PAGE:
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Consumer Debt Hits a Record High, Federal Reserve Reports

A woman shopping in a department store.

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When the coronavirus pandemic first struck, many consumers pulled back on spending in an effort to conserve funds. But now that the economy is healthier and jobs are easier to come by, consumers are spending more.

On the one hand, that's a good thing for the economy. On the other hand, those habits may be driving some people into unhealthy debt.

The Federal Reserve Bank of New York has reported that consumer debt reached a record high during the third quarter of 2021, amounting to $15.24 trillion. That's an increase of 1.9%, or $286 billion, from the second quarter of 2021.

What's driving an increase in debt?

Not only are consumers getting more comfortable with the idea of spending money, but there's also been less aid to go around. The last round of stimulus checks to hit Americans' bank accounts went out in March, and while some households are still getting monthly installment payments from the boosted Child Tax Credit, a lack of extra aid may be prompting more people to rack up credit card balances.

Now the good news in that regard is that total credit card balances are down compared to where they were at the end of 2019. At the same time, those balances rose during the third quarter of the year compared to the second quarter. With the holiday season approaching, consumers with existing debt risk adding to those piles.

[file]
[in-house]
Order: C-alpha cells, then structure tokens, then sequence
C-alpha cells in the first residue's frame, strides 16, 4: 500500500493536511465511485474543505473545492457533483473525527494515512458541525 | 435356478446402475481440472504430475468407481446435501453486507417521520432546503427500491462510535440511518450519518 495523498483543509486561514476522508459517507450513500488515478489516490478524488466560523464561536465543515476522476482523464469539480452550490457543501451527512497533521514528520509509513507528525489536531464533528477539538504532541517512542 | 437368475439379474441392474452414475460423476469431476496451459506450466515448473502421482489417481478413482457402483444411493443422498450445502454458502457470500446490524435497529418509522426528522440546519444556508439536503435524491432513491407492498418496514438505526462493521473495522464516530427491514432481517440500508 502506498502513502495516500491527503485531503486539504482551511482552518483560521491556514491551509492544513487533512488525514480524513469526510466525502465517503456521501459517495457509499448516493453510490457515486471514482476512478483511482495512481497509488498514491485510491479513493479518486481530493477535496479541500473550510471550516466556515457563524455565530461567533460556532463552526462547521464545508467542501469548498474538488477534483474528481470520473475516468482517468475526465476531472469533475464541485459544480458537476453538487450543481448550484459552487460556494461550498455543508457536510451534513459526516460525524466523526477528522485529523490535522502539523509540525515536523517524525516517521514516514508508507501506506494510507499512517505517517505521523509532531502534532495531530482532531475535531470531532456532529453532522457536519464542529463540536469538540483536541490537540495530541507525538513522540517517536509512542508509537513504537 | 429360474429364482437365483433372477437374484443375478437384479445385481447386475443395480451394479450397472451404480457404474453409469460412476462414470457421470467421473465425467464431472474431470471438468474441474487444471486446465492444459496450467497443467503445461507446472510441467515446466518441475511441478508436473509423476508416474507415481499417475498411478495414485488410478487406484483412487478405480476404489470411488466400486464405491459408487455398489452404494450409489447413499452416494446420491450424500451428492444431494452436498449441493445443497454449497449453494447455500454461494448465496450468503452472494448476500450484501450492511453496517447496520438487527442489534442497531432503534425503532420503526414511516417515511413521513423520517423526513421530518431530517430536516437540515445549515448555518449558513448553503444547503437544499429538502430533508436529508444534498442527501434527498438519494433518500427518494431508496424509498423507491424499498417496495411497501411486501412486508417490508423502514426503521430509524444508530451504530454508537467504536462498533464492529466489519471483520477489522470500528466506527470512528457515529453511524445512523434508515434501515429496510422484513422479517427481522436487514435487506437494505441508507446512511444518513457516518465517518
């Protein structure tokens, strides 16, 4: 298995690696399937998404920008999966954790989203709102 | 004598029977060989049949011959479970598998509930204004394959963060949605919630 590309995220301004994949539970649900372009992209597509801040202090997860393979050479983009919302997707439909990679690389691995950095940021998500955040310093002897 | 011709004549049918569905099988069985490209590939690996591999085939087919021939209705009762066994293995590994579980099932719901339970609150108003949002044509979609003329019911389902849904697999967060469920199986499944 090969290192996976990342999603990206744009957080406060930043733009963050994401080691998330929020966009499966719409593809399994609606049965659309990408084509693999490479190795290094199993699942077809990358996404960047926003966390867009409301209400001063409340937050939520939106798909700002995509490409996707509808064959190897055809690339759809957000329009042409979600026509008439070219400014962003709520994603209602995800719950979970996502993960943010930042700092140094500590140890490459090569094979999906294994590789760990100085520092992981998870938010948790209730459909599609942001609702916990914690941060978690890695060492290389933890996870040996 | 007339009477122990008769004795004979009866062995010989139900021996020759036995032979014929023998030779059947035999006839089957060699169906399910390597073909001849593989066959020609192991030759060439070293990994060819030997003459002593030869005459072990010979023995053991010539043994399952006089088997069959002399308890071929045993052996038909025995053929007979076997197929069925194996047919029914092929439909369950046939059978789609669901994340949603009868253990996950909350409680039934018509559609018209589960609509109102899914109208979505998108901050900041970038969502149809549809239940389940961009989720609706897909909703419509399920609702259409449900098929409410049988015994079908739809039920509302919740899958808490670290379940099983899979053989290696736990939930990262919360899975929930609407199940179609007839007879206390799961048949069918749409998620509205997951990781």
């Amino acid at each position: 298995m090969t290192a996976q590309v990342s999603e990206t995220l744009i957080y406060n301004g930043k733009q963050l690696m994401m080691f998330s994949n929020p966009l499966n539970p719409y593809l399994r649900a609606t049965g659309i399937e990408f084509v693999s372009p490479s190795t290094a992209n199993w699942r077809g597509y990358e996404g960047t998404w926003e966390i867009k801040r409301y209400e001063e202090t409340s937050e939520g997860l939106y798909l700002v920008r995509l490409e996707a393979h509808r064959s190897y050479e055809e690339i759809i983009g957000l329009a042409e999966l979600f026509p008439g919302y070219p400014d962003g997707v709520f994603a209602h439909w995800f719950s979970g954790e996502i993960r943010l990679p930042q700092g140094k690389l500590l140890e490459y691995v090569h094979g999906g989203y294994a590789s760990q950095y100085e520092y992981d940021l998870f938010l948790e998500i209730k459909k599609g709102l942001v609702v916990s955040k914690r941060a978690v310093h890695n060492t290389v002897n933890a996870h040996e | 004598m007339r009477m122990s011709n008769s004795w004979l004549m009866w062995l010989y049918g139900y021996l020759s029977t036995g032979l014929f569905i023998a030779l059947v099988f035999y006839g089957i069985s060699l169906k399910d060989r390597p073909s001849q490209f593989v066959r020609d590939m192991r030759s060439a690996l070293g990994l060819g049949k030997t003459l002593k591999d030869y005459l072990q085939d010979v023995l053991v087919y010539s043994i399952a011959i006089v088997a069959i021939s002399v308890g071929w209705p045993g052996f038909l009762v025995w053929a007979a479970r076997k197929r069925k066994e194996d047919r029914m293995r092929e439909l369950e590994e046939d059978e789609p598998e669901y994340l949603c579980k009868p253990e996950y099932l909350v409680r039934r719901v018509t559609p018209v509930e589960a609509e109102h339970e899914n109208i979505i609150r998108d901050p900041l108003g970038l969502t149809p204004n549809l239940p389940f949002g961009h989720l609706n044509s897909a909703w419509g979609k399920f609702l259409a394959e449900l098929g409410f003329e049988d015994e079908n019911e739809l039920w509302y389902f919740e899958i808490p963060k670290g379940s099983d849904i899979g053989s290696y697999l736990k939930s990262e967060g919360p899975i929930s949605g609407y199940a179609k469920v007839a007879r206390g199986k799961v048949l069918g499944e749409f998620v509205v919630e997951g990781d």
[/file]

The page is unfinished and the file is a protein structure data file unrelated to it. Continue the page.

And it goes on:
Mortgages, meanwhile, which comprise the largest share of consumer debt, rose by $230 billion last quarter. Given that home prices have been inflated this year, borrowers are taking out larger loans to finance their homes.

Finally, auto loans increased by $28 billion during the third quarter. Car prices, too, have been higher, and so it's not surprising that consumers are borrowing more to finance vehicles.

Let's not forget inflation

Inflation has been another big driver of rising consumer debt. These days, the cost of everyday expenses, from gas to groceries, is considerably higher than it was earlier in the year. For consumers living paycheck to paycheck, putting those expenses on a credit card may be their only option.

A mixed bag

An uptick in mortgage debt isn't a bad thing. Quite the contrary -- homeownership can lead to financial stability, and so seeing higher total mortgage debt isn't something to worry about.

Similarly, auto debt is considered a relatively healthy kind to have. It's not quite as healthy as mortgage debt since home loans help borrowers own an asset with a tendency to gain value over time. Cars, by contrast, tend to lose value over time. But still, having a car is essential to everyday living and, in many cases, holding down a job. And so, auto debt is a reasonable kind to have.

Credit card debt, on the other hand, is not healthy. Not only can it be costly from an interest standpoint, but it can also result in credit score damage (whereas mortgage and auto debt won't hurt consumers' credit provided those loans are paid on time). The fact that it's up is not a positive thing.

Still, a lot of people are trying to regain their financial footing after a very trying year and at a time when inflation is wreaking havoc. It's not shocking to see that credit card balances rose this past quarter. If that trend continues, though, it could be a sign many consumers are heading for a personal financial crisis.

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